Butterflies' main food sources are flower nectar, tree sap, and fruit juice, which they eat through their straw-like proboscis. Some butterflies even eat the liquid from mud puddles, animal dung, and carrion to get enough energy and nutrition for reproduction and the life cycle.
What Do Butterflies Eat?
Butterflies eat a variety of different foods that benefit their health and reproduction. The majority of butterflies are herbivores whose diet mostly consists of nectar. Adult butterflies get nectar from many different types of nectar plants. They can get nectar from flowers and vegetable plants.
Butterflies also consume tree sap. Depending on the species of butterfly, they may eat insects and pollen.
All butterflies are attracted to sugary foods and a liquid diet.
1. Flower Nectar
Flower nectar is the main butterfly food source. The nectar contains sugars that give butterflies energy. Butterflies need this energy to fly and mate.
Butterflies prefer to eat nectar from composite flowers. Composite flowers are large and flat in the middle with petals that fan out. Butterflies are attracted to several popular nectar-producing flowers, including milkweeds, daisies, sunflowers, and lantana.
2. Vegetable Nectar
Some vegetable plants produce blossoms that contain nectar. Common vegetable plants that contain nectar are:
3. Fruit juice
Butterflies love fruit, but they lack the mouthparts to chew food. This is why butterflies drink the juices from the fruit. Butterflies enjoy fruit juice because it is similar to nectar.
Fruit juice contains sugar that gives them energy and water to keep them hydrated. Butterflies prefer sweet, watery fruits. Some examples of these include strawberries, watermelons, and oranges.
4. Tree Sap
Tree sap is an excellent food source for butterflies, but it is difficult for them to get the chance to eat it. To get to the sap in a tree, they must break the bark of a tree, but they cannot do this. That is why they will wait for other animals to break through tree bark or for severe storms to cause trees to snap. It is in chances like these that butterflies can eat tree sap.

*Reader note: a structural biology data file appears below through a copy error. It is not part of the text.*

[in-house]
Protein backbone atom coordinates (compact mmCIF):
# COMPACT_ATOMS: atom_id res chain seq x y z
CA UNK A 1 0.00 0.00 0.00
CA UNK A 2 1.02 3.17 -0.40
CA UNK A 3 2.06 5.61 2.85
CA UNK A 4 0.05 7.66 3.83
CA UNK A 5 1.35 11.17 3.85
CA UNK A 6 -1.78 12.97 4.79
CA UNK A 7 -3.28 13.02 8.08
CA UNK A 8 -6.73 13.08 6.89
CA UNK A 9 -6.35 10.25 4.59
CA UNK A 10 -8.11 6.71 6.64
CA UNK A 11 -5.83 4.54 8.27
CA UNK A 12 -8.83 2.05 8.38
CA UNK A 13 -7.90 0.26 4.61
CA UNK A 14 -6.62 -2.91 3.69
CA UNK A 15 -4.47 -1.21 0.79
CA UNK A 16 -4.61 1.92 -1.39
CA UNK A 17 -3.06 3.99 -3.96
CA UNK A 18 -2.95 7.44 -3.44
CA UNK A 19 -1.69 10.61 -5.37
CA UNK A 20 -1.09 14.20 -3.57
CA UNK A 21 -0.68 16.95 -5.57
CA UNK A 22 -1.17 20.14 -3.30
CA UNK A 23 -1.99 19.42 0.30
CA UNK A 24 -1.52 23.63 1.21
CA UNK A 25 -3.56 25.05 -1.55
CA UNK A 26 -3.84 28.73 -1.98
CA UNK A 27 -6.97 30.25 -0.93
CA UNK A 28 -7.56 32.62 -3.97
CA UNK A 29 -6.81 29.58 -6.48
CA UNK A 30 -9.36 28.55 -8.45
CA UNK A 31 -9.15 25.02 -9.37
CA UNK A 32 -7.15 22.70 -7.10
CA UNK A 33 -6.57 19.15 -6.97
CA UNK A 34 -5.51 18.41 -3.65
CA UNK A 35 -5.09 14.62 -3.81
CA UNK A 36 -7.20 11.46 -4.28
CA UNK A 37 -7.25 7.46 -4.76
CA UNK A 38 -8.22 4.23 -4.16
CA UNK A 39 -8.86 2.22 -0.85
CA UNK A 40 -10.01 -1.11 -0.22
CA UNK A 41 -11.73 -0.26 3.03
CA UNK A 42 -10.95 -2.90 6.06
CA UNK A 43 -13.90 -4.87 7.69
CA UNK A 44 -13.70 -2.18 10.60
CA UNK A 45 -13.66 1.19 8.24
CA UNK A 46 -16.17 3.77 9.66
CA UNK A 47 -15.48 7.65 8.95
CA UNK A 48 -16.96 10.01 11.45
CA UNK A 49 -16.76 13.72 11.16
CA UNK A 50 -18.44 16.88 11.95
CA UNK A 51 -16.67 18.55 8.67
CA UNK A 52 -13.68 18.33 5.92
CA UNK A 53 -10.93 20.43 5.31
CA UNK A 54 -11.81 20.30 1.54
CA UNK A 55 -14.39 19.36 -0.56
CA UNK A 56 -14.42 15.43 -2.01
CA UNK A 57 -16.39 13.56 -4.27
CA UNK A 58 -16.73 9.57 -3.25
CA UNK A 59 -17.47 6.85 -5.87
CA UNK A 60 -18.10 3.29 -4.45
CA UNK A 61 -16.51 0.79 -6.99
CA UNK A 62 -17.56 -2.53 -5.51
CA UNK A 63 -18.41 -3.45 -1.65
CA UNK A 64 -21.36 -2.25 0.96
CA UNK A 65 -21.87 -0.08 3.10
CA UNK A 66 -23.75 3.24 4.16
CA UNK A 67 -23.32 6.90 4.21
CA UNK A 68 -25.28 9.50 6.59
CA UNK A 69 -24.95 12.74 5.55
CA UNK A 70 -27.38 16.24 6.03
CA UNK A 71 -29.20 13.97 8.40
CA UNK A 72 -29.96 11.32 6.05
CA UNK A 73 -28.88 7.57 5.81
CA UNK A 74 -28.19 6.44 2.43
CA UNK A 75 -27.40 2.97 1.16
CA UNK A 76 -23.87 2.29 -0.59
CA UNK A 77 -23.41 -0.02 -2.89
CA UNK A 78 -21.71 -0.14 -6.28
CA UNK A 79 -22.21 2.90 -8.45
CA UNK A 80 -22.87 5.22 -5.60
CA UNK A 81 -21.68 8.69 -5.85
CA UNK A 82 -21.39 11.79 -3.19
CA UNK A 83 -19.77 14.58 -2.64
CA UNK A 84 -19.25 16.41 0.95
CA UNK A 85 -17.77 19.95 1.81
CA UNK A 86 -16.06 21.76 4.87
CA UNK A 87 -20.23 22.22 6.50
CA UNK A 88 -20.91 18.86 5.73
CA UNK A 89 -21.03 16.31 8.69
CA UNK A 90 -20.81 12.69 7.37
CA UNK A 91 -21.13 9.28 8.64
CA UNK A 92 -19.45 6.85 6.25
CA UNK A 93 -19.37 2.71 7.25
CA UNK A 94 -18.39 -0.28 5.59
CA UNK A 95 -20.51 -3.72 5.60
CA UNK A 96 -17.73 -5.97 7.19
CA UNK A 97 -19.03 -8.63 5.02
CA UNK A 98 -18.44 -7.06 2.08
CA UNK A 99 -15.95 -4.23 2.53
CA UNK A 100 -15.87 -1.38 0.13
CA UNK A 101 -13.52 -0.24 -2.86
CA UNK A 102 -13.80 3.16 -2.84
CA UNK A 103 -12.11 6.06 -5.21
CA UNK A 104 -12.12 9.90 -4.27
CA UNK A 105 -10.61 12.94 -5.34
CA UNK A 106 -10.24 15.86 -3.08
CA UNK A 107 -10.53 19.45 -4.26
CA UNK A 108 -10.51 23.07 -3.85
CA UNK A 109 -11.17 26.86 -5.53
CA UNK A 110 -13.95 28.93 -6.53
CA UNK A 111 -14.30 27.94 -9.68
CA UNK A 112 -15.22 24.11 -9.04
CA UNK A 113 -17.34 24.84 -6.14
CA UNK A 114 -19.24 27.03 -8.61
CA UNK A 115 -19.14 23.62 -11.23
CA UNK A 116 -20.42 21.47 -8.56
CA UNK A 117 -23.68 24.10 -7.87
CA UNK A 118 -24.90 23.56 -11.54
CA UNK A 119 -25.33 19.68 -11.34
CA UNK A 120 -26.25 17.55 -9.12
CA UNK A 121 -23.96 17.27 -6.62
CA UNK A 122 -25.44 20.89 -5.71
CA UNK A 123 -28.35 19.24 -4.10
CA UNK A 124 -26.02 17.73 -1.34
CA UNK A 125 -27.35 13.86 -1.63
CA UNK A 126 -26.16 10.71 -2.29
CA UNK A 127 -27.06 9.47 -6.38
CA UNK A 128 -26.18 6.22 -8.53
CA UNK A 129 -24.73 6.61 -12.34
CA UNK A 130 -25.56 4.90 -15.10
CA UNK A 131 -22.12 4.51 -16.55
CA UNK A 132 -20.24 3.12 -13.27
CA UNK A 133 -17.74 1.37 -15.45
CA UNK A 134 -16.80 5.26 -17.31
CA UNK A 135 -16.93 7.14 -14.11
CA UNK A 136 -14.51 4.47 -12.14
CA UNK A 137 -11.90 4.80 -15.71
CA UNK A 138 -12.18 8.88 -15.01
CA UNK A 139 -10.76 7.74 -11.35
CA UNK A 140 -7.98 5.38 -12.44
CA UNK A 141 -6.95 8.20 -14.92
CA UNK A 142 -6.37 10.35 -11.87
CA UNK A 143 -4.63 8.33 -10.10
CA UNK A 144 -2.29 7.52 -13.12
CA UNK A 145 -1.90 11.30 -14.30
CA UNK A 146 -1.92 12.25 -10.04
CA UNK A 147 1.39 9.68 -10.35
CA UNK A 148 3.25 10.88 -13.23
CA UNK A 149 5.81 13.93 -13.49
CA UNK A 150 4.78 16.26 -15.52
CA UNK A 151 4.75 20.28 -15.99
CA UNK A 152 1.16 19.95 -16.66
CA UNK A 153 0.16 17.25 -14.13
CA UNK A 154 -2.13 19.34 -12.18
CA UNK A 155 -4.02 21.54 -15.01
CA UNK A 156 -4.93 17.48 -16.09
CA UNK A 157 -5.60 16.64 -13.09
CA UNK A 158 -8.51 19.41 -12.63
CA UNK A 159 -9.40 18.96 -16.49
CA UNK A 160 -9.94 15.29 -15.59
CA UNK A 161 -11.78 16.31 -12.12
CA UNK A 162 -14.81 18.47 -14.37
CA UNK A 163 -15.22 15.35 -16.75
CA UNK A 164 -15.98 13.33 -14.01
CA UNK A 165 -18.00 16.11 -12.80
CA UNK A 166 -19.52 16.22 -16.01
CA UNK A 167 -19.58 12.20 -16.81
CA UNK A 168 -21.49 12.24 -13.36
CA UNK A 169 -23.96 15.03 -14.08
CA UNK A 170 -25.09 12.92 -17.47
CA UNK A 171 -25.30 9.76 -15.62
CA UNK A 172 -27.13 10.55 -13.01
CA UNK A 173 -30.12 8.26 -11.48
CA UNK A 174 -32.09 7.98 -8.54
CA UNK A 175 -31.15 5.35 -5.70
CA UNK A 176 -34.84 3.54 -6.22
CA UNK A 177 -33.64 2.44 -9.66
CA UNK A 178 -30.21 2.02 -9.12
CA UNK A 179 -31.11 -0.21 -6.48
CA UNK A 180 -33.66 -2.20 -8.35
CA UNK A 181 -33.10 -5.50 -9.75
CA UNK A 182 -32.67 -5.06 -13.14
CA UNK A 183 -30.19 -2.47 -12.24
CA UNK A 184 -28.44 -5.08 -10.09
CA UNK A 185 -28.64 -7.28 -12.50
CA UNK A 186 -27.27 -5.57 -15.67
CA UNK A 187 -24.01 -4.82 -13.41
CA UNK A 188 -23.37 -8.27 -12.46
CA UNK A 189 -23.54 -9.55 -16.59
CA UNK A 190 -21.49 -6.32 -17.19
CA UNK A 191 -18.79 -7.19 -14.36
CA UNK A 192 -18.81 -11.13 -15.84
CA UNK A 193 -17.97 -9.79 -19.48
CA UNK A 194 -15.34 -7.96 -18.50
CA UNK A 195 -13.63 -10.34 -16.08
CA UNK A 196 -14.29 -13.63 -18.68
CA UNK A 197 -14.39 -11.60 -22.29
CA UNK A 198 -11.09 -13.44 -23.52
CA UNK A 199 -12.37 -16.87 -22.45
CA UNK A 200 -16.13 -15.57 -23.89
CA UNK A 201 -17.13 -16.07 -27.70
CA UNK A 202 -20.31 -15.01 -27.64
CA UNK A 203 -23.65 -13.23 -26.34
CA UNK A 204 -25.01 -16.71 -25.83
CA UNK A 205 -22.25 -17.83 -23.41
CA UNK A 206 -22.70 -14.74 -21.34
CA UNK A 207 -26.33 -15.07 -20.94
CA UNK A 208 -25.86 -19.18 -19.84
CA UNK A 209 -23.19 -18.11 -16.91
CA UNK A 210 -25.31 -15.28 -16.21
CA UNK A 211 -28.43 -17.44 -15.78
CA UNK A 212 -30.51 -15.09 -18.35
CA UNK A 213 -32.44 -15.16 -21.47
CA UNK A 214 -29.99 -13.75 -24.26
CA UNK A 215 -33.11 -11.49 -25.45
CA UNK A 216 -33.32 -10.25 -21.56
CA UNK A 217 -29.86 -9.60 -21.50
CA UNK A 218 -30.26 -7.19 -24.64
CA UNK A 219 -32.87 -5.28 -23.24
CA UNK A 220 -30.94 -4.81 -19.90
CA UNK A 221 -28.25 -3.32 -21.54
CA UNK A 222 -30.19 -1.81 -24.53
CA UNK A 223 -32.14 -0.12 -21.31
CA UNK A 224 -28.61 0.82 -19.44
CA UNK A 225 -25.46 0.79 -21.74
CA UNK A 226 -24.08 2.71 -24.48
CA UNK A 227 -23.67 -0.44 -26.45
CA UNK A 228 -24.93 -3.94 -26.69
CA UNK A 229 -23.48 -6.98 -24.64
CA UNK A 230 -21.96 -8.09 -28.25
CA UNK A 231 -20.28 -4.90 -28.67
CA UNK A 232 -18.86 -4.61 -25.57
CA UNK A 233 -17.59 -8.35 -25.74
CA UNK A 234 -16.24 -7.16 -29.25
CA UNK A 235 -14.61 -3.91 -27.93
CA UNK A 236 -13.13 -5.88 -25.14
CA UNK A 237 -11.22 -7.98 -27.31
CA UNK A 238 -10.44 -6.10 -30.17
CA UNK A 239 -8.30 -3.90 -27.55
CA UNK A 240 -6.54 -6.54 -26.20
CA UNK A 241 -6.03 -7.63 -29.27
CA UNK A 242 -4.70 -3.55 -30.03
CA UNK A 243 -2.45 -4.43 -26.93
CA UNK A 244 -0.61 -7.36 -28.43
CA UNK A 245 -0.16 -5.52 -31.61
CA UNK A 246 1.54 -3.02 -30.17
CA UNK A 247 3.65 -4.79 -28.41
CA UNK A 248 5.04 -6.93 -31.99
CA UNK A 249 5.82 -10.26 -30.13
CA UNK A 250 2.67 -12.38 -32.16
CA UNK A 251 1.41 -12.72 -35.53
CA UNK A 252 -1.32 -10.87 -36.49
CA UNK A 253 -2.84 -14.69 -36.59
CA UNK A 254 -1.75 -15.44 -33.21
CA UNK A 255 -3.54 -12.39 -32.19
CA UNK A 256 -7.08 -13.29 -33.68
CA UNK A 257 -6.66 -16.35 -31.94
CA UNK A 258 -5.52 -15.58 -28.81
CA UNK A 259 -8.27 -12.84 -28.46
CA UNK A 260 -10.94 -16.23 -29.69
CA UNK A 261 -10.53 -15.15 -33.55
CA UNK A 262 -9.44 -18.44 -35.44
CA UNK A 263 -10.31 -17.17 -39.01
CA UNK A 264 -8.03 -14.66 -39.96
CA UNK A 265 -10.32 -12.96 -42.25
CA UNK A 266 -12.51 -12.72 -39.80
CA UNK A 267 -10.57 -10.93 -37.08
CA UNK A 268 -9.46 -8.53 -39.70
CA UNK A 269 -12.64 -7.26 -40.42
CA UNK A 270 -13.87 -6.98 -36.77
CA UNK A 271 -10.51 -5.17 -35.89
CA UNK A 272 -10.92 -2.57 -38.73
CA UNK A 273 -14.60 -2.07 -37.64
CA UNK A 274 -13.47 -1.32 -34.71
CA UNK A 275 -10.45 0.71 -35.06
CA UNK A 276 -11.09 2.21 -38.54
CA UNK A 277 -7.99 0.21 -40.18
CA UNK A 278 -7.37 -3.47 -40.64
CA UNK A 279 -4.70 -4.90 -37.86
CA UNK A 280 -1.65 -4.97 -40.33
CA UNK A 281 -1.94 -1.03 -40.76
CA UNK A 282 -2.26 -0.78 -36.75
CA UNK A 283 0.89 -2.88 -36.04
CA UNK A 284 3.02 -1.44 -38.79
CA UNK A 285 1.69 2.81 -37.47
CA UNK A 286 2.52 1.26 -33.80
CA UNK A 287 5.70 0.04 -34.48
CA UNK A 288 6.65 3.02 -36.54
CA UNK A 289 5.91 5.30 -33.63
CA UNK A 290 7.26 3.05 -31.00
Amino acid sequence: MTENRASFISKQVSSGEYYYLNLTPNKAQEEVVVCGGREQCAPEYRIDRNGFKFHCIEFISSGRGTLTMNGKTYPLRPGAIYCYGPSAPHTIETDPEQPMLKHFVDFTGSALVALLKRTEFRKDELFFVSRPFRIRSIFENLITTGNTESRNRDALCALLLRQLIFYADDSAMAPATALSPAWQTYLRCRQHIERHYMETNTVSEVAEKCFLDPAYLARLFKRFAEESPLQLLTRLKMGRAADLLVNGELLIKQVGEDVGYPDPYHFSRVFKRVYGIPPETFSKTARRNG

Tree sap benefits butterflies because it has sugar, nitrogen, salt, minerals, and amino acids. The sap also has a sweet taste that butterflies enjoy.
Common trees that are full of sap and attract butterflies are:
Butterflies do not eat pollen on purpose. Even though butterflies are pollinators, pollen is a solid form that is difficult for butterflies to eat. While butterflies feed on plant nectar, they may accidentally consume pollen. Luckily, pollen provides a small source of protein.
The Zebra longwing butterfly is the only butterfly that purposefully eats pollen. This rare type of butterfly collects pollen on its proboscis, mixes it with a liquid, and drinks it once it has begun to liquefy.
Zebra longwings then use the pollen to create a toxic chemical in their bodies. Cyanide is released when a predator eats this type of butterfly and will likely kill the predator.
Most butterflies do not eat insects because they don’t have teeth to chew them. However, the Harvester butterfly eats insects. This rare type of butterfly is the only carnivorous butterfly in North America.